Sarah McIntyre (jabberworks) wrote,
Sarah McIntyre

dinosaur police: why a police story?

I'm excited to say that I have a new picture book coming out with Scholastic UK very soon! In fact, it might even start hitting shops in the next week or two!

When I first met up with my editor, Pauliina Malinen, I'd been wanting to write and draw a book about dinosaurs, and she had the idea of adding the 'police' element to it; her son loves cops-and-robbers stories, and she could think of hardly any recent books on the theme. Part of me thought, Yay! Fun action adventure! And part of me felt nervous. There have been a lot of horrifying police stories in the news lately (such as this one), about police taking advantage of their power and abusing or killing people. I wondered, are nice grandmas really going to want to buy a police story as a gift for their grandkid, or are people going to shy away from the theme? I thought, well, I can just focus on the dinosaur side of thing and brush the police element under the carpet when I try to promote the book. Hmm...

But then I had second thoughts. Actually, we NEED stories about police who are better than the ones in the news stories. Kids need to realise that police brutality isn't the norm, and if they want to be a police officer, they don't go into it to beat up people but to look after the community. If kids only hear stories of police shooting tasers at people, it won't draw the kind, caring ones into the profession when they grow up, just the bullies. Bad police officers need brought to justice, but good stories about good, professional police offers are important, too.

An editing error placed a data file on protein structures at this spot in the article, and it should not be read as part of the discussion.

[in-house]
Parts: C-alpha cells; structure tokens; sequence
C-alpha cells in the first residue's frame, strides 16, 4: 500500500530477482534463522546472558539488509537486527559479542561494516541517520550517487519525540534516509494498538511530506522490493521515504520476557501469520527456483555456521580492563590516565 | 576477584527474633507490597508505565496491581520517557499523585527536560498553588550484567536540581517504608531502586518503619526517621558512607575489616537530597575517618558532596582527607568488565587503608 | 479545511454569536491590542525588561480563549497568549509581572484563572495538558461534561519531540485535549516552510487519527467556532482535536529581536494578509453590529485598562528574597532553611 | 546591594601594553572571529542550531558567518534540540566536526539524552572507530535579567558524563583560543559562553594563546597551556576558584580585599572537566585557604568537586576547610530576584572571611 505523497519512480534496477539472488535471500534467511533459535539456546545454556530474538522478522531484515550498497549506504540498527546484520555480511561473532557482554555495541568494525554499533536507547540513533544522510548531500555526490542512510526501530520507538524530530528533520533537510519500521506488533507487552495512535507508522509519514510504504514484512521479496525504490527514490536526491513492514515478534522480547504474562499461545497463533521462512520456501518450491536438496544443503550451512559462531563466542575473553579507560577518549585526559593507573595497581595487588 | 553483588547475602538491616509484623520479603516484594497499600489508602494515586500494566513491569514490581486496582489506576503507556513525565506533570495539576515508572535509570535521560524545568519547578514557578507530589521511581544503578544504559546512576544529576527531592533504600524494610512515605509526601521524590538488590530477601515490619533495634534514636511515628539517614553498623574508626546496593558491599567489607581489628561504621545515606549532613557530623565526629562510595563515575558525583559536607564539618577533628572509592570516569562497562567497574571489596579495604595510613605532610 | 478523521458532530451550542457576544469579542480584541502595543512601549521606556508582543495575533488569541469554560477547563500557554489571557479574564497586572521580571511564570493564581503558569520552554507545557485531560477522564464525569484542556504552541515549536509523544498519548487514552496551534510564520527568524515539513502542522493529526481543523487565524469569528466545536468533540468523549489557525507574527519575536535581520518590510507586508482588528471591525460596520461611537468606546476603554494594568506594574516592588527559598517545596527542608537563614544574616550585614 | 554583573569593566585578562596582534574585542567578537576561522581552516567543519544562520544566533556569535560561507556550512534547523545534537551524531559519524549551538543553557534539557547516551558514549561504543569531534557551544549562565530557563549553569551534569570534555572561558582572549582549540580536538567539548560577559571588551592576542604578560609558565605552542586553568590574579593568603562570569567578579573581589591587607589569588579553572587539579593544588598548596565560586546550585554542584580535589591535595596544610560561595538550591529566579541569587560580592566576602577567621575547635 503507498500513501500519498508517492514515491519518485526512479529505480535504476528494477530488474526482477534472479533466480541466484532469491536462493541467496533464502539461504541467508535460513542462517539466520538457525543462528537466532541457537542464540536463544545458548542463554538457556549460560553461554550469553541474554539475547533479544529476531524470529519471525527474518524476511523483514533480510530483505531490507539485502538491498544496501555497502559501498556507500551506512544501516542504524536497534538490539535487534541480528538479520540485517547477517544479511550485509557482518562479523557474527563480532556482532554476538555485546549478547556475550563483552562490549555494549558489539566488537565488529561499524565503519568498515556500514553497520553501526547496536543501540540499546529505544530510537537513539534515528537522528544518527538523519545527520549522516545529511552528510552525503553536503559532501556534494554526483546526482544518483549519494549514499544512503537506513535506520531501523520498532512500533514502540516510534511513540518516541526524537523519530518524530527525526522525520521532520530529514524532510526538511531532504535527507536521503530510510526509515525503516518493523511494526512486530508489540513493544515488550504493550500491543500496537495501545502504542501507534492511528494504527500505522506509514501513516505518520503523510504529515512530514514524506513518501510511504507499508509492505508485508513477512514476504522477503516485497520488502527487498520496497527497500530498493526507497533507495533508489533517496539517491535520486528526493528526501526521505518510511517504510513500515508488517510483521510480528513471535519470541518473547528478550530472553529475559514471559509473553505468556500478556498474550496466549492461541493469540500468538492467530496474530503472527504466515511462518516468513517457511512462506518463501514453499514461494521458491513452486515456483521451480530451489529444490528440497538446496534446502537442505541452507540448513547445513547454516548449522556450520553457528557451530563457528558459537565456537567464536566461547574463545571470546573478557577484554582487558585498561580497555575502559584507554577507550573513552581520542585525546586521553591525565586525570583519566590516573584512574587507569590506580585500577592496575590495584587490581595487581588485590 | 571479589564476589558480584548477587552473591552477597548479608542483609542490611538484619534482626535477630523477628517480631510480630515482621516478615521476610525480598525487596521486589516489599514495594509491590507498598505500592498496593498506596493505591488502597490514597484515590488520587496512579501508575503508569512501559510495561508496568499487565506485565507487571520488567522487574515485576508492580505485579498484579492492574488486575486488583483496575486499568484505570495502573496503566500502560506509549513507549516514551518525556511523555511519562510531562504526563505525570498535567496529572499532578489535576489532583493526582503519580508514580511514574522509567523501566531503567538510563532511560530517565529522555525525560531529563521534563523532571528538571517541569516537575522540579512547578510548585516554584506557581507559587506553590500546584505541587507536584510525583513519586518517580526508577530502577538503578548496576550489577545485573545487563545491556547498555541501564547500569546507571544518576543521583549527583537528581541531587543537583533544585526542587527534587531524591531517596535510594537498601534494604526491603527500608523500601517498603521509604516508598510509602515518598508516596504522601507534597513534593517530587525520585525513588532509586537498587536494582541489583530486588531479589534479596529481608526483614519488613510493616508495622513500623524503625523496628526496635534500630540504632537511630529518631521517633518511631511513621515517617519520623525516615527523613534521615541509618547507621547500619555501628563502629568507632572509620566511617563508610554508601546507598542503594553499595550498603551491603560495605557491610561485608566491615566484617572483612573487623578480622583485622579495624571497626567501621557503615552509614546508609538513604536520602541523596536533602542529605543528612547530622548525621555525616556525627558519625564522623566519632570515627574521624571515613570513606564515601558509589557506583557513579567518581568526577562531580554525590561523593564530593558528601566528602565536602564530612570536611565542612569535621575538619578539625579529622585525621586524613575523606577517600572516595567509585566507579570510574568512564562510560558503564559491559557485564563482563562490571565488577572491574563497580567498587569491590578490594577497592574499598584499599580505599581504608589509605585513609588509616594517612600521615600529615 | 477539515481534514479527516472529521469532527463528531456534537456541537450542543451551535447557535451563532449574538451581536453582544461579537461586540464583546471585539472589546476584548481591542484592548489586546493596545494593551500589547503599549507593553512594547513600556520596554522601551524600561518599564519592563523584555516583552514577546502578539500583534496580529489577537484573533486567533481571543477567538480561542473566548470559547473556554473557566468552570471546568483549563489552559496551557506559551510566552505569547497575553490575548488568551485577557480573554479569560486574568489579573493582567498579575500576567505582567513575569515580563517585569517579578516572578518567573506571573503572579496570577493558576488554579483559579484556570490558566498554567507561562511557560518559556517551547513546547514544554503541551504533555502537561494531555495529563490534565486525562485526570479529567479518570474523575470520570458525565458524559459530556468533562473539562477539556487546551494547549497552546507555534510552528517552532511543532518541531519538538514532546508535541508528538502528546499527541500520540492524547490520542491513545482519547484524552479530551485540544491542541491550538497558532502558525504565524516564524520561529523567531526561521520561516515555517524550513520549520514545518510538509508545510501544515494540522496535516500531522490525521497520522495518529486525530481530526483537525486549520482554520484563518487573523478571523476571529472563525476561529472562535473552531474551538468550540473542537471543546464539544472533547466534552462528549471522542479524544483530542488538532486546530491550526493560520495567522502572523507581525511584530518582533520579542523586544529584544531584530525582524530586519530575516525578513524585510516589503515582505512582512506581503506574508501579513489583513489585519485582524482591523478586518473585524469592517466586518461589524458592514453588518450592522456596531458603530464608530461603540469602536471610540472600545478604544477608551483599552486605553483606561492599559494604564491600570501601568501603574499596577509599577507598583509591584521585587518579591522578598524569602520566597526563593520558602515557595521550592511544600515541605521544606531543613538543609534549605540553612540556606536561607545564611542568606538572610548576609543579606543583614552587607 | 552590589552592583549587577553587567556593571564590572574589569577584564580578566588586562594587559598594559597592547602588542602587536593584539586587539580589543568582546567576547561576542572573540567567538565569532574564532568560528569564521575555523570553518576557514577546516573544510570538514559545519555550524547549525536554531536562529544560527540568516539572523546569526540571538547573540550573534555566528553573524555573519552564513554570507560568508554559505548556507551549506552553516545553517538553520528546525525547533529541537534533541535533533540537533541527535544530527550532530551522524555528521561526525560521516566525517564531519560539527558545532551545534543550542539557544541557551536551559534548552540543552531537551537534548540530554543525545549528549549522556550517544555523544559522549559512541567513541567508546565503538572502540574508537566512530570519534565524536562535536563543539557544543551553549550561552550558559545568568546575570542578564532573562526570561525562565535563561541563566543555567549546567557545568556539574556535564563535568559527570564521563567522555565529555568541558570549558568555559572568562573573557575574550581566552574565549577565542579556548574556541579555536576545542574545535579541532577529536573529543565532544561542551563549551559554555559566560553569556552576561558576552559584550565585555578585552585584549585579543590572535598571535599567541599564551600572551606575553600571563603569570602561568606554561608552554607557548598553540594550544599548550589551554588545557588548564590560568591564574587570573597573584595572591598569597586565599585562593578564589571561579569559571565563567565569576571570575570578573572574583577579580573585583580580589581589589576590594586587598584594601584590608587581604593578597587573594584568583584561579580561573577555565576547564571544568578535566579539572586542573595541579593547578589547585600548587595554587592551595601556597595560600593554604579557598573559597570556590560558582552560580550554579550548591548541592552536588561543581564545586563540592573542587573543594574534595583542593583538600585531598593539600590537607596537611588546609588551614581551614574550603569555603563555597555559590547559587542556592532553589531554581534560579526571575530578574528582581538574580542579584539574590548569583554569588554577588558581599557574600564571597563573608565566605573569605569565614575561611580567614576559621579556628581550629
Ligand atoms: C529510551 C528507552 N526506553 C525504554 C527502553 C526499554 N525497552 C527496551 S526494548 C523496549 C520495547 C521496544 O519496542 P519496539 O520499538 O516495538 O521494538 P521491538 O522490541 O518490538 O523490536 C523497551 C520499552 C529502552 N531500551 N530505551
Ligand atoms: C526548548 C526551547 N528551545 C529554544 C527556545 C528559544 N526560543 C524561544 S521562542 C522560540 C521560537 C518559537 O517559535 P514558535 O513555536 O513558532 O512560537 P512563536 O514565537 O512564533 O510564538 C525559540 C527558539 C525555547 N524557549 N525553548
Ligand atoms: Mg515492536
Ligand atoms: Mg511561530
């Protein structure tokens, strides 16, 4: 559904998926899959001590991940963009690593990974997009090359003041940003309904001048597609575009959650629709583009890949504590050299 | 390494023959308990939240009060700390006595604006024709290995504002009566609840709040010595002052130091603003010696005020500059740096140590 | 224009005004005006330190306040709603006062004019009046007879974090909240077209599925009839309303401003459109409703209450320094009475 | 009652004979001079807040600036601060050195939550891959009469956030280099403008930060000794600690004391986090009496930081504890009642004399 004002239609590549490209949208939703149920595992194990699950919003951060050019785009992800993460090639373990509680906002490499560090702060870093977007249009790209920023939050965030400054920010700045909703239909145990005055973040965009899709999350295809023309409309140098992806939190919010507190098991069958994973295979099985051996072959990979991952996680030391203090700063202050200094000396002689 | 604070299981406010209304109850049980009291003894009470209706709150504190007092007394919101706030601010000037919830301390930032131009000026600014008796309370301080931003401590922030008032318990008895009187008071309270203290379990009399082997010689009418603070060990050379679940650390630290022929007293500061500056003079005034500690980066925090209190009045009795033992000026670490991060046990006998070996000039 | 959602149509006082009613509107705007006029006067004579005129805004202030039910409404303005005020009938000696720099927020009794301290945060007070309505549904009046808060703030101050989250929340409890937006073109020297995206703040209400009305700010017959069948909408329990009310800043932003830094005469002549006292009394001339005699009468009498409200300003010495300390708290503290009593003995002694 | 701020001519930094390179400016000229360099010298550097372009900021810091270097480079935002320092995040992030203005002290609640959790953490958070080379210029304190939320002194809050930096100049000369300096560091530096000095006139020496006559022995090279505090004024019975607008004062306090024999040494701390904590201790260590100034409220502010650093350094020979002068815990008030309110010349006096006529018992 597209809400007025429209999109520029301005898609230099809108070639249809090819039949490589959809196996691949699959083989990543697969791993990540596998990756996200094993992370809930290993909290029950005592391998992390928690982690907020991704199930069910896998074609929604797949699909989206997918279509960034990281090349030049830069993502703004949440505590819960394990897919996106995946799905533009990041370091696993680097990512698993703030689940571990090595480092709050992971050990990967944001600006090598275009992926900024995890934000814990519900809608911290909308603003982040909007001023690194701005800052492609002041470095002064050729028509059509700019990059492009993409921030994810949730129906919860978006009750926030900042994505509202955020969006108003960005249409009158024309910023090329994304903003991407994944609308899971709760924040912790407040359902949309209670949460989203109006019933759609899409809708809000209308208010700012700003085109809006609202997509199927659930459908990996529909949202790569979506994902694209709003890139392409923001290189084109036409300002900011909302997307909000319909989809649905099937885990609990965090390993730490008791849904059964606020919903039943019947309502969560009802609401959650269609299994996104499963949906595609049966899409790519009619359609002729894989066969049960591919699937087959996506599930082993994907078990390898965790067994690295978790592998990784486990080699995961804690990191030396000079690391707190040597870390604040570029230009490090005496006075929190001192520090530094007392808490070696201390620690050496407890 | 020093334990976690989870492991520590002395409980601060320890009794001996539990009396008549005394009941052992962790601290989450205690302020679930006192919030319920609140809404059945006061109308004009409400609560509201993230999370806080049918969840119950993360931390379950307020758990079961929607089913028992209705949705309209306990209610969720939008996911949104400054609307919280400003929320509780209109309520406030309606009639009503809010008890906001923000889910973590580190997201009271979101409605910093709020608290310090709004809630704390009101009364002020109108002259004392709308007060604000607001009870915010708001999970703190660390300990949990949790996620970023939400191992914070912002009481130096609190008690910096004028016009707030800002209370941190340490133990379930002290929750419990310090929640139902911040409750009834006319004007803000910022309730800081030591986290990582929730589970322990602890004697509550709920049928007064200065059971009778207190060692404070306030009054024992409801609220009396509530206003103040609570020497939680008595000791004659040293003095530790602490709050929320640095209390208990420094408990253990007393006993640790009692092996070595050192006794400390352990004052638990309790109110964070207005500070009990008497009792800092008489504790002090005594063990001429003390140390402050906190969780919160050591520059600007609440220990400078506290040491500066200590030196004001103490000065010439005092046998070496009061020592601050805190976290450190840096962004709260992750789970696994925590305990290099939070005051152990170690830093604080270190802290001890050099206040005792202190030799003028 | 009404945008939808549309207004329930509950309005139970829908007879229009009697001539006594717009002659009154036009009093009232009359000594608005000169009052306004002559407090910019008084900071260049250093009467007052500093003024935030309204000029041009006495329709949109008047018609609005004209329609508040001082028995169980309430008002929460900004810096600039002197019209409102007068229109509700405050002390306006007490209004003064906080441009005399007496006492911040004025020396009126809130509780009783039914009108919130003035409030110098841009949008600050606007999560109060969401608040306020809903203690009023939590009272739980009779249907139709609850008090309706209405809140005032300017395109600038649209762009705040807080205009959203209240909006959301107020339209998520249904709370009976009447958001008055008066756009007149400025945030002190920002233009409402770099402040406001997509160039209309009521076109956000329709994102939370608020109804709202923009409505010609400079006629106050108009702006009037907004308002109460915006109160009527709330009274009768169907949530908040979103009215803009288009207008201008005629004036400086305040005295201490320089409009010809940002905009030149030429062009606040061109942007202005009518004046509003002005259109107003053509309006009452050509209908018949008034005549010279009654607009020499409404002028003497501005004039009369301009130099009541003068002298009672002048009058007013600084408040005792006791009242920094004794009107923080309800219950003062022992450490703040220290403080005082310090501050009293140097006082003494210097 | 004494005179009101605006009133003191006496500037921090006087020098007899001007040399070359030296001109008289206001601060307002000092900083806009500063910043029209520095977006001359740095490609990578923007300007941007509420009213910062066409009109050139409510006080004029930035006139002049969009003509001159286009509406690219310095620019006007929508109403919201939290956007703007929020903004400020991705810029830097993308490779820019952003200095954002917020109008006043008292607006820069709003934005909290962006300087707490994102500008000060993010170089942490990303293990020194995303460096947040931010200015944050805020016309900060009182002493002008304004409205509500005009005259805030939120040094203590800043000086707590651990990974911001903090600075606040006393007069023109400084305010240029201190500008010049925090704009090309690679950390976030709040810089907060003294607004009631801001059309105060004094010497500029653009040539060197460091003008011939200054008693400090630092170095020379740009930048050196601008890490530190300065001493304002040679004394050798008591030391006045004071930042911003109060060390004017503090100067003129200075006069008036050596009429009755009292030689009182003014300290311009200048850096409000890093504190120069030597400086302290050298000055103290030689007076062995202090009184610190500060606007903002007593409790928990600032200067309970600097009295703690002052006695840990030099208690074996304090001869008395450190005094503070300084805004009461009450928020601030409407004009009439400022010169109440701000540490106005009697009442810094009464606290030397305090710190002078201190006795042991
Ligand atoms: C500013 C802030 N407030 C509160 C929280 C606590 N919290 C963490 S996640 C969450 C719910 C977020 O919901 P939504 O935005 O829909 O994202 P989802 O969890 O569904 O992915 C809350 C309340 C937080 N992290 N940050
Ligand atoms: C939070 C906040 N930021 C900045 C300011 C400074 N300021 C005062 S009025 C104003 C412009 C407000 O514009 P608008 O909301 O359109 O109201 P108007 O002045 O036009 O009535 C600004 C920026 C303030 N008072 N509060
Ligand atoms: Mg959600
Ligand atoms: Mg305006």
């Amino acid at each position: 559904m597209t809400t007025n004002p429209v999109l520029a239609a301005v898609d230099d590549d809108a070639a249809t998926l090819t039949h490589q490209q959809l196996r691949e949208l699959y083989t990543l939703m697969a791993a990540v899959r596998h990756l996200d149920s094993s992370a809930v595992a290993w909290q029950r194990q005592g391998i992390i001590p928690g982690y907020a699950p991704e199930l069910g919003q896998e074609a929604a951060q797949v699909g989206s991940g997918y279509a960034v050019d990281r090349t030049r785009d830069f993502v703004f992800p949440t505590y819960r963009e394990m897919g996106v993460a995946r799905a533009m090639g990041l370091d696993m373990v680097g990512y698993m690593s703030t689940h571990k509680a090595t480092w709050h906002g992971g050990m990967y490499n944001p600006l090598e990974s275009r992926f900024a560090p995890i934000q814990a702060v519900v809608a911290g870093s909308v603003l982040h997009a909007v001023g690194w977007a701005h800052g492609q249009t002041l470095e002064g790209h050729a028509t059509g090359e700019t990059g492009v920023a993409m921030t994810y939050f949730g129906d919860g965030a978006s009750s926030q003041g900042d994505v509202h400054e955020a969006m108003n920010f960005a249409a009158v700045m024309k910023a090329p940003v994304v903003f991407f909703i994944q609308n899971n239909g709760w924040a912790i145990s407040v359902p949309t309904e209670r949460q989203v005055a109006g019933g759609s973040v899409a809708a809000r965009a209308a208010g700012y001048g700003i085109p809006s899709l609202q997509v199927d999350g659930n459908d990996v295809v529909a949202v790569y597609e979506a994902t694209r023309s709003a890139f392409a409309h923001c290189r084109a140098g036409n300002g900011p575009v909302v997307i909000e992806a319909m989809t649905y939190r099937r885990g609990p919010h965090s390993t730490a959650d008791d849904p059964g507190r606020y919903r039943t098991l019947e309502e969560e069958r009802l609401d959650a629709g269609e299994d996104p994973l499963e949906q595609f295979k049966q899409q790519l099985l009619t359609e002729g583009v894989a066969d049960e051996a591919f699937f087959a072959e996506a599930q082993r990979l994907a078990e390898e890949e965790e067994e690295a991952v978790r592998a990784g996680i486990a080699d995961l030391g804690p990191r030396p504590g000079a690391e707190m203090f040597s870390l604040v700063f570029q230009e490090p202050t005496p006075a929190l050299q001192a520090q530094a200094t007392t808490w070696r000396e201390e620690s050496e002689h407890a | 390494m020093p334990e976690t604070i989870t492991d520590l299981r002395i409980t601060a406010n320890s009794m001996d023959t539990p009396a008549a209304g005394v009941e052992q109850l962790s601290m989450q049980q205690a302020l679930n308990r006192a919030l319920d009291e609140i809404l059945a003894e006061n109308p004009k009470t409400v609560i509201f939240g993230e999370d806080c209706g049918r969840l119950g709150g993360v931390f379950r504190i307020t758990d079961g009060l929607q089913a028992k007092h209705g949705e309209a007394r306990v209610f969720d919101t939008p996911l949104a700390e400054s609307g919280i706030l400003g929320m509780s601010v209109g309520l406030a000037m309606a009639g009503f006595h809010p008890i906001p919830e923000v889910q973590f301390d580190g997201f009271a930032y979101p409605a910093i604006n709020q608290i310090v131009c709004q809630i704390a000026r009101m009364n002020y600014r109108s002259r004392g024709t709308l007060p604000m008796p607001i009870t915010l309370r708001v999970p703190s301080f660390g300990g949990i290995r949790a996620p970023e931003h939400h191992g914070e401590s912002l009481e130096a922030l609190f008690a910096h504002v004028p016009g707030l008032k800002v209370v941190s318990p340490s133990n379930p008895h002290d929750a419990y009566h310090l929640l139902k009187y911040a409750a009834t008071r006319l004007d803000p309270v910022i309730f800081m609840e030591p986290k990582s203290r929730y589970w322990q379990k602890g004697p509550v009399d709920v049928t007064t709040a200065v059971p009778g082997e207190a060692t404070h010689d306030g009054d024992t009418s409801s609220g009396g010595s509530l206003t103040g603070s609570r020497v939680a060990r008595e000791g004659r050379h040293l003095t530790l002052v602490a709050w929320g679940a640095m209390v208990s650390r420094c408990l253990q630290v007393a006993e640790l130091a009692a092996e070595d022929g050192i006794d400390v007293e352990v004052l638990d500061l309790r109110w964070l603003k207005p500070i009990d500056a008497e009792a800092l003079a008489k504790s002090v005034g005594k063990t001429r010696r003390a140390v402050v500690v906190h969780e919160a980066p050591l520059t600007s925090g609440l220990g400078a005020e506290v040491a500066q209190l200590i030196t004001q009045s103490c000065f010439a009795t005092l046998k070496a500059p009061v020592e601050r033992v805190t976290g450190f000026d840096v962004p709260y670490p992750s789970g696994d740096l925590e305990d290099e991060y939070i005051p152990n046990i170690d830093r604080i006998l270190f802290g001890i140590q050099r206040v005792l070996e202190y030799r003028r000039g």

Dinosaur Police isn't an 'issue book'. It's a fun romp, with chases, and construction equipment and a Pterodactyl air squad. It's something I hope will get kids excited so they can go play Cops & Robbers inspired by this kind of story. The baddie T-Rex isn't an evil mastermind, he's silly, and very naughty when he gets over-excited and hungry. But his actions cause a lot of damage and problems for the community and he needs to be stopped.

The Dinosaur Police have a history with Trevor the T-Rex: he's been naughty before, and so they know what works with him, even though they still make mistakes. When they catch him, they don't send him to jail, he ends up doing community service to make amends for his crimes. But this is a lively picture book, and I hope kids will like to see the creative way the mayor comes up with a work plan for him!

My studio mates and I actually work right next to a police station - close enough to holler out the window if we need them - and we've often heard their sirens and seen them in the station eating their little pots of yoghurt. Our building is the former police station, but it wasn't equipped for modern policing, so it's full of artist studios now. In fact, the building itself doesn't have a very nice history - bad things happened in decades past, particularly to black people - and I'm glad it's not used for that any more.

The building even still has the old jail cells. Here's Gary Northfield and Viviane Schwarz in one of them. They often get used now for art installations and one's rumoured to be haunted.

When the three of us first moved into the studio, we called our studio the Fleece Station, because it was in a police station and we were all making comics about sheep at the time (Vern and Lettuce, Derek the Sheep and The Sleepwalkers).

And animal police pop up at the end of Vern and Lettuce. So it wasn't all that surprising I came out with a book about animal police. (And dinosaurs are very cool animals.)

Here's a new banner for my public Facebook page, if you'd like to add me there and get updates. And I hope you like the story!

Tags: dinosaur_police

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